The Green Jay, known locally as the Rio Grande Jay, is a brilliantly-colored, tropical species whose range extends into southernmost Texas. The Green Jay population of Central America ranges from west-central Mexico south to the highlands of Guatemala and northern Honduras. The South American population extends from the subtropical regions of Colombia and northern Venezuela south to eastern Ecuador, Peru, and northern Bolivia. The northern population, belonging to the luxuosus group, is believed to be derived from the ancestral yncas group of South America (Gayou 1995, Am. Ornithol. Union 1998).
Its limited distribution in the United States combined with its often boisterous nature and flashy green, yellow, black, and blue plumage make the Green Jay a special treat to visitors of the Rio Grande valley. Birders in South Texas quickly become familiar with the frequent “cheh-cheh-cheh-cheh” calls of the Green Jay along with its dry, throaty rattle, which is similar to those of the Blue Jay (Cyanocitta cristata) and Western Scrub-Jay (Aphelocoma californica; Oberholser 1974).
DISTRIBUTION: In Texas, TBBA data indicated the Green Jay breeds almost exclusively in extreme southern Texas with confirmed records extending north to Kleberg County near Alice and Jim Wells County near Kingsville. The three northernmost records fall south of the 29th parallel and were based on probable evidence. Two of these records occurred in Dimmit County, east and southeast of Carrizo Springs. The third occurred in Bee County, just west of Beeville.
SEASONAL OCCURRENCE: Breeding confirmation of the Green Jay was not easy to accomplish. Of the131 TBBA records, 14% were confirmed, and only two of these were the result of the discovery of eggs or young in the nest.
This resident species breeds from late March to mid-July (Oberholser 1974). Early and late egg dates have been reported by Oberholser as April 2nd and June 29th, respectively. No earlier or later egg dates were recorded by TBBA data; however, a breeding confirmation based on physiological evidence was recorded by Beth Wilson on October 1, 1990 for latilong 27098-F2. A brood patch discovered on this bird suggests a very late nesting date. Bailey (1952) noted that it is often difficult to distinguish the site of an old incubation patch from the unfeathered ventral apterium of an immature passerine during the period between nesting and the fall molt. Whether or not this was the case in this instance is not known. Interestingly, this late record occurred in Jim Wells County, one of the two northernmost records of confirmation.
BREEDING HABITAT. The Green Jay seems to favor areas of dense forest and thick scrub and is usually associated with riparian areas. It is not uncommon, however, to observe this jay in mesquite and other upland habitats, particularly during the summer. The nest is usually well-concealed within dense thickets and trees at a height of 5-7.5 m (17-25 ft). The often bulky cup-shaped nest is constructed of thorny twigs and small stems and may be lined with bits of moss, dry grass, and leaves (Bent 1946). A typical clutch consists of four eggs and occasionally ranges from three to five (Harrison 1979).
STATUS: The status of the Green Jay in Texas seems to be improving. In general, the range as determined by TBBA was similar to the range described by Oberholser (1974). However, a definite northward trend is evident. Oberholser characterizes the northern limit as a line running from Laredo to Falfurrias and Armstrong. He describes the Green Jay as “somewhat irregular along northern limits” and as a “rare winter visitor to Alice and central coast.” TBBA data suggests an extension of the range north of Laredo into Dimmit County and north into Jim Wells and Kleberg counties, as well.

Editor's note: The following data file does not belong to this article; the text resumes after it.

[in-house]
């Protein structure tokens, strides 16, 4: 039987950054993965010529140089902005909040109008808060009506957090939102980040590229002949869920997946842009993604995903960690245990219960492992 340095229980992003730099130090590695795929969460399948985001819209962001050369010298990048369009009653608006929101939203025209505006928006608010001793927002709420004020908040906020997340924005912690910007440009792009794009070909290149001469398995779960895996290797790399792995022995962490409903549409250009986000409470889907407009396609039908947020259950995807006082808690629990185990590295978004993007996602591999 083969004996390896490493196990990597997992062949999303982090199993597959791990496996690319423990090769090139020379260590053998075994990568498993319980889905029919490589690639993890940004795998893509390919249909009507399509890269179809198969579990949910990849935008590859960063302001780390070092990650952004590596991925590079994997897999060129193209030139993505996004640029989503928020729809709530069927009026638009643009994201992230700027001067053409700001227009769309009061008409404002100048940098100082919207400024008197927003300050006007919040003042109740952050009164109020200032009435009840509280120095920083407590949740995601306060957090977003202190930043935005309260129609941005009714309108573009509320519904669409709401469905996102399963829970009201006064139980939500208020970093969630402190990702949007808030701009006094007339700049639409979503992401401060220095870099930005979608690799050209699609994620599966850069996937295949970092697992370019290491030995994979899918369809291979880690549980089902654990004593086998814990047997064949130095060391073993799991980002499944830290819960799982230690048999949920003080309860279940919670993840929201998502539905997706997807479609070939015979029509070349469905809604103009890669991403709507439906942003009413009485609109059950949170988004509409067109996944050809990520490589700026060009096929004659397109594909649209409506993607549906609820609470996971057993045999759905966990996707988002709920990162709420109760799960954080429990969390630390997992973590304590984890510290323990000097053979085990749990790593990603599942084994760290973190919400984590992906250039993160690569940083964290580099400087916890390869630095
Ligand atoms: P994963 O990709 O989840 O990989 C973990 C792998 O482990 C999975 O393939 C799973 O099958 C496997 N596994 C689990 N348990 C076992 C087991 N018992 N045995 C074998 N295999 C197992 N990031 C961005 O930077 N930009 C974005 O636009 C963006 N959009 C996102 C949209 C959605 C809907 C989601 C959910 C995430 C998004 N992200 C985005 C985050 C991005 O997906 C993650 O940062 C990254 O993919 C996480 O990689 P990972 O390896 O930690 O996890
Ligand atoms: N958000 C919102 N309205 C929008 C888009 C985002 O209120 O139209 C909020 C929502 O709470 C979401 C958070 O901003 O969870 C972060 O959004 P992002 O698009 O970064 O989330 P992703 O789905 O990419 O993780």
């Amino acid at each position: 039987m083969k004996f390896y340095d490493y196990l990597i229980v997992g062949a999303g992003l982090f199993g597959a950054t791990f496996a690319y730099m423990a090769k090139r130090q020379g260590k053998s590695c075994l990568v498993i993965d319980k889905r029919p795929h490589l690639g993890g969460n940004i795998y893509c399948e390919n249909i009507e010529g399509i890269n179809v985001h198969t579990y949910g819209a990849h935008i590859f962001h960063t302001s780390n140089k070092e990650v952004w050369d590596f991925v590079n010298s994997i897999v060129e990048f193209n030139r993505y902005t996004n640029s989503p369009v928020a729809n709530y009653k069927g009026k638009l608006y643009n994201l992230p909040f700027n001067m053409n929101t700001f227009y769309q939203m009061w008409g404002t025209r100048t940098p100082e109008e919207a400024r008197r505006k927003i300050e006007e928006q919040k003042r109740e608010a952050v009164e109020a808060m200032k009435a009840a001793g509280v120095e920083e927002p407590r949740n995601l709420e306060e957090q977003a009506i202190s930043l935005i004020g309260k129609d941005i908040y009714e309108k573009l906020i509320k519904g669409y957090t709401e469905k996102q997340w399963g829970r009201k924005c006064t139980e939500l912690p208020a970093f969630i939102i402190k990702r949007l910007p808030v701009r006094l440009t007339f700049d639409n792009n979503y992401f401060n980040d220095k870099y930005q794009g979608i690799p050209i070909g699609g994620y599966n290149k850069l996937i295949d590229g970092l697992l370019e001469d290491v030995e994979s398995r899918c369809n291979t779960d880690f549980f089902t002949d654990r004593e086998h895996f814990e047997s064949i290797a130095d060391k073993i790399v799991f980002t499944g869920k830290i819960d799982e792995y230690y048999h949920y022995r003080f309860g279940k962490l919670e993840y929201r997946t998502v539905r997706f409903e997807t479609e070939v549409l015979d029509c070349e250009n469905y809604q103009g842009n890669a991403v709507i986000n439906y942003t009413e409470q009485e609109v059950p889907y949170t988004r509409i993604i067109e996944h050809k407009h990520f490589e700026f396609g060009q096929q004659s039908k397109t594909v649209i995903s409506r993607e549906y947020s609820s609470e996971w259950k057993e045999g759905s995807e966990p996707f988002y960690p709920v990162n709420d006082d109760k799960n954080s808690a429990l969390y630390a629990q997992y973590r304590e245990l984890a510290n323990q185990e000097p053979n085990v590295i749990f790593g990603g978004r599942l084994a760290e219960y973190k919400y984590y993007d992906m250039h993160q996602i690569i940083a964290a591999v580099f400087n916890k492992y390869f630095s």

Local checklists also reflect a northward trend. At Lake Corpus Christi State Recreation Area the Green Jay’s status was upgraded from “accidental” in 1976 to “uncommon, permanent resident” in 1988. Similarly, at Falcon State Recreation Area between 1967 and 1977 the Green Jay went from a listing of “uncommon” to one of “resident, seen 75-90% of visits”. However, the Green Jay must still be considered rather uncommon along its northern limits.
The “Birds of Bexar County” checklist considers the Green Jay an accidental species in San Antonio and no record of breeding has been reported there within the last 15 years. Before 1980 there were no reports of the Green Jay north of San Antonio. However, from 1980 to 1984 as many as three Green Jays were confirmed near Keene in Johnson County and nesting was reported there but never verified. It has been suggested that these birds were pushed north by Hurricane Allen that hit the Texas coast in the fall of 1980 (Pulich 1988). By the early 21st century Green Jay was considered common to uncommon’ north to Live Oak, Bee and Maverick counties (Lockwood and Freeman 2004).
Text by Mark L. Fink
American Ornithologists’ Union. 1998. Checklist of North American birds, 7th ed. Am, Ornithol. Union, Washington, DC.
Bailey, R. E. 1952. The incubation patch of passerine birds. Condor 54: 121-136.
Bent, A. C. 1930. Life histories of North American jays, crews and titmice, Pt.I. U. S. Nat. Mus. Bull.191.
Gayou, D. G. 1995. Green Jay (Cyanocorax yncas). In The birds of North America, No. 187 (A. Poole and F. Gill, eds.). The Birds of North America, Inc., Philadelphia, PA.
Harrison, H. H. 1979. A field guide to western birds’ nests. Houghton Mifflin, Boston, MA.
Lockwood, M. W. and B. Freeman. 2004. The TOS handbook of Texas birds. Texas A&M University Press, College Station.
Oberholser, H. C. 1974. The bird life of Texas. University of Texas Press, Austin. Pulich,
Pulich, W. M. 1988. The birds of northcentral Texas. Texas A&M University Press, College Station.